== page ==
Santana: Voice of OC Was There For You in 2017

I’ve spent the better part of this week talking about the special people that put out the nonprofit news content that you enjoy for free on a daily basis from Voice of OC.

As we enter our ninth year of operation, I felt it was vital to acknowledge the most amazing people in Orange County who make this effort truly possible.

Our donors.

In fact, today is the last day you can take advantage of a special national matching grant – NewsMatch – that expires Dec. 31 to join this very special group of people who have shown incredible vision and stood up like true civic champions, leading the way to forge a strong local civic press that can hold our leaders accountable no matter their partisan stripe.

People like attorney Wylie Aitken, our chairman of the board, who has consistently supported our mission financially as an individual philantropist since our earliest days and remains our largest major donor.

Organizations like the Orange County Employees Association, which funded our original study grant back in 2009, and has been a steady funder ever since.

Foundations like the California Endowment, the John S. and James L. Knight Foundation, Ethics and Excellence in Journalism, the Orange County Community Foundation, the Fieldsted Foundation and the Weingart Foundation all have provided steadfast support over the years.

And readers like you.

Small donations are making up a rapidly increasing portion of our annual budget as more and more readers across Orange County discover our newsroom and the value of plugging into your local civic life.

Now, as a nonprofit newsroom, we connect directly with our shareholders every day through our stories.

We strive to be there for you every day as a reader.

Looking at the most read stories of each month, the top ten list for 2017 is almost exclusively made up of stories about homelessness and the largely inadequate response to the crisis from the County of Orange as well as local cities.

Orange County lacks leadership on the issue of homelessness. We still lack a concrete plan with buy-in from all sides.

Last December, we were celebrating the establishment of a full service rapid response center – the Courtyard Transition Center – in downtown Santa Ana. A year later, nearly 500 people a night have stable shelter there. But there are questions about the future of the civic center site and other areas throughout Orange County are apparently attempting to ship homeless people to the civic center, fueling overcrowding issues, as opposed to coming up with local solutions.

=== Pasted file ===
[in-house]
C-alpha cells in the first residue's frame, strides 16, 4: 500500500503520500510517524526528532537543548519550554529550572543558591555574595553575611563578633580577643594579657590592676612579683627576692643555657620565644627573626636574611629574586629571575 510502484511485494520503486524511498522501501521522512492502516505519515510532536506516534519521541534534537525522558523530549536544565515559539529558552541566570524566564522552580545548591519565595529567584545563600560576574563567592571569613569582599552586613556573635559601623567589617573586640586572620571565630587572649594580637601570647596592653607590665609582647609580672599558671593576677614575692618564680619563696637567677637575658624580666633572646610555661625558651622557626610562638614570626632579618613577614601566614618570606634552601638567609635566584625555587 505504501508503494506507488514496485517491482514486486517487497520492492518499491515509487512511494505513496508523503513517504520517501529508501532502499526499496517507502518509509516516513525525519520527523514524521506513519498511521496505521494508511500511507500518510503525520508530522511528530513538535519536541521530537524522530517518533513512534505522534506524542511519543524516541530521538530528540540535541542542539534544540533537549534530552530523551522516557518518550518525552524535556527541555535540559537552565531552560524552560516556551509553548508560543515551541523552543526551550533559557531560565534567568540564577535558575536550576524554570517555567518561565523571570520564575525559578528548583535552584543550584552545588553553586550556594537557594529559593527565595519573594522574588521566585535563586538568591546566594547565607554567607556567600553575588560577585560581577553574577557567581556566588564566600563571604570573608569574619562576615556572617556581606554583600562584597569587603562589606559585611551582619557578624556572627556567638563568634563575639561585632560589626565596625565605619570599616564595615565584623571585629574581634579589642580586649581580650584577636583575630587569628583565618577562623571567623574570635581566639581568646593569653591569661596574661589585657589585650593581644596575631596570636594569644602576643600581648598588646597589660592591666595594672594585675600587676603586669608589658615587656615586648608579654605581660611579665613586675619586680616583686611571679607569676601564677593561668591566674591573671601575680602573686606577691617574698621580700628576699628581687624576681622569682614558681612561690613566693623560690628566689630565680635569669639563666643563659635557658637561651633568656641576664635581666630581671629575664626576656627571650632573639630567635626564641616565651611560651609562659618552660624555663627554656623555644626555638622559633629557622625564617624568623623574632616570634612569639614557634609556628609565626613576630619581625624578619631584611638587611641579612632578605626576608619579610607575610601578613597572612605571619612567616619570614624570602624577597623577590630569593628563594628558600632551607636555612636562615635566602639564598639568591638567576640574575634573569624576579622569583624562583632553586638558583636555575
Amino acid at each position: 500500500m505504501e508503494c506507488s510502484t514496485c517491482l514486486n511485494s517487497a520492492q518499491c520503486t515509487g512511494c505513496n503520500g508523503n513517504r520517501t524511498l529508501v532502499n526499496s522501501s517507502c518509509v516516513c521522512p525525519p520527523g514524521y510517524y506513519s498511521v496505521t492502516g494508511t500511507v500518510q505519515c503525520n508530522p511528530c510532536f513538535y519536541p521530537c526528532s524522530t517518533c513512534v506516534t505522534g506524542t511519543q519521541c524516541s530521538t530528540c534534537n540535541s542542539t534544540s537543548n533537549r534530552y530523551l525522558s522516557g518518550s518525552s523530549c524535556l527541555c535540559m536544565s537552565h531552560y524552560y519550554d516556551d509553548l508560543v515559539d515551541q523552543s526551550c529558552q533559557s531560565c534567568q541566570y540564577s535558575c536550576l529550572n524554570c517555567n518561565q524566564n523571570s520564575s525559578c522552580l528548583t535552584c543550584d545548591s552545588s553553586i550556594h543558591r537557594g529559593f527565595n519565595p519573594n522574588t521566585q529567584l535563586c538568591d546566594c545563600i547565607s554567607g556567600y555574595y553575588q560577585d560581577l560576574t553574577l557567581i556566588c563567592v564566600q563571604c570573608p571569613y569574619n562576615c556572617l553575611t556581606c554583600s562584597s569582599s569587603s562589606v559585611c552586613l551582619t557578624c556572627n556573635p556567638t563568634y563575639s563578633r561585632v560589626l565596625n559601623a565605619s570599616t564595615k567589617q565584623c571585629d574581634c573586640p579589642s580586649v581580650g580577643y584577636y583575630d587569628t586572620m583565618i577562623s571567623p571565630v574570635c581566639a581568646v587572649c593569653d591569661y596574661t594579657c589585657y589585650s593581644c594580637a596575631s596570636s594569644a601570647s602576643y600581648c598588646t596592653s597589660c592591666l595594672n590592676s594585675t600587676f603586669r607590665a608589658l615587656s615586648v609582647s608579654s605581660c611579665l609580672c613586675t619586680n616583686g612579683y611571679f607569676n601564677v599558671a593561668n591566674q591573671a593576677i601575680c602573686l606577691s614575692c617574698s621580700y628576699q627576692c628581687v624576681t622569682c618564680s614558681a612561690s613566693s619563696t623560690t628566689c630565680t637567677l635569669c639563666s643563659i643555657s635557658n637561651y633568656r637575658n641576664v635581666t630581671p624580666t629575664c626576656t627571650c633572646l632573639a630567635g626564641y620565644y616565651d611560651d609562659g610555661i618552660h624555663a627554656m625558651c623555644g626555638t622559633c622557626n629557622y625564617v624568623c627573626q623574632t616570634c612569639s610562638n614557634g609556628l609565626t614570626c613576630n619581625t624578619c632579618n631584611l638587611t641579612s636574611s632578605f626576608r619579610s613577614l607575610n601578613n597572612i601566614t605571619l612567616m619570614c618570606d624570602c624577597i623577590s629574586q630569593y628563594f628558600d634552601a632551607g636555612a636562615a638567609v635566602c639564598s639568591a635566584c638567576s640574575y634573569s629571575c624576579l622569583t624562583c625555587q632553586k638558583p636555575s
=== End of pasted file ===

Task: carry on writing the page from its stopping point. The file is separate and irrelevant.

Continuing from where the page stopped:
Nowhere is our collective failure more visible than along the Santa Ana riverbed near Angel’s Stadium where a camp of nearly 1,000 homeless people arose in recent years.

Today county officials are attempting to move them out – with no real plan on where they are supposed to go.

Instead of trying to get into the commercial development business with 100 acres of county land in Irvine, Orange County Supervisors should be focused on using that land as a temporary tent city – as suggested earlier this year by County Supervisor Shawn Nelson (to the sound of crickets from his colleagues).

We can expect this story to continue to play out in 2018.

Expect the Voice of OC newsroom to stay on top of the issue – with the hopes of offering policy makers and activists real time information that hopefully helps leaders build consensus and enables real change.

Help us stay dialed in on this story by stepping up as a donor.

Today is the last day to get your donation matched, dollar-for-dollar, up to $1,000.

Voice of OC is among a select group of newsrooms that were selected for this national program based on our transparency and accuracy standards.

More than $3 million has been committed for nonprofit newsrooms across the nation, thanks to the great leadership of John S. and James L. Knight Foundation, the Democracy Fund, the MacArthur Foundation, Ethics and Excellence in Journalism, the Gates Family Foundation, the Wyncote Foundation, the News Integrity Initiative and the Rita Allen Foundation.

All these foundations are stepping up because they fear a serious decay of democracy without vibrant, locally focused newsrooms.

But they also are issuing a challenge – aka a match grant – to communities across America.

We have to stand up to fund effective newsrooms.

They won’t do it for us.

Now, we’ve almost reached our fundraising goal – with only $13,000 left to go.

This is the time to join us.

Let’s show America that Orange County cares about real news.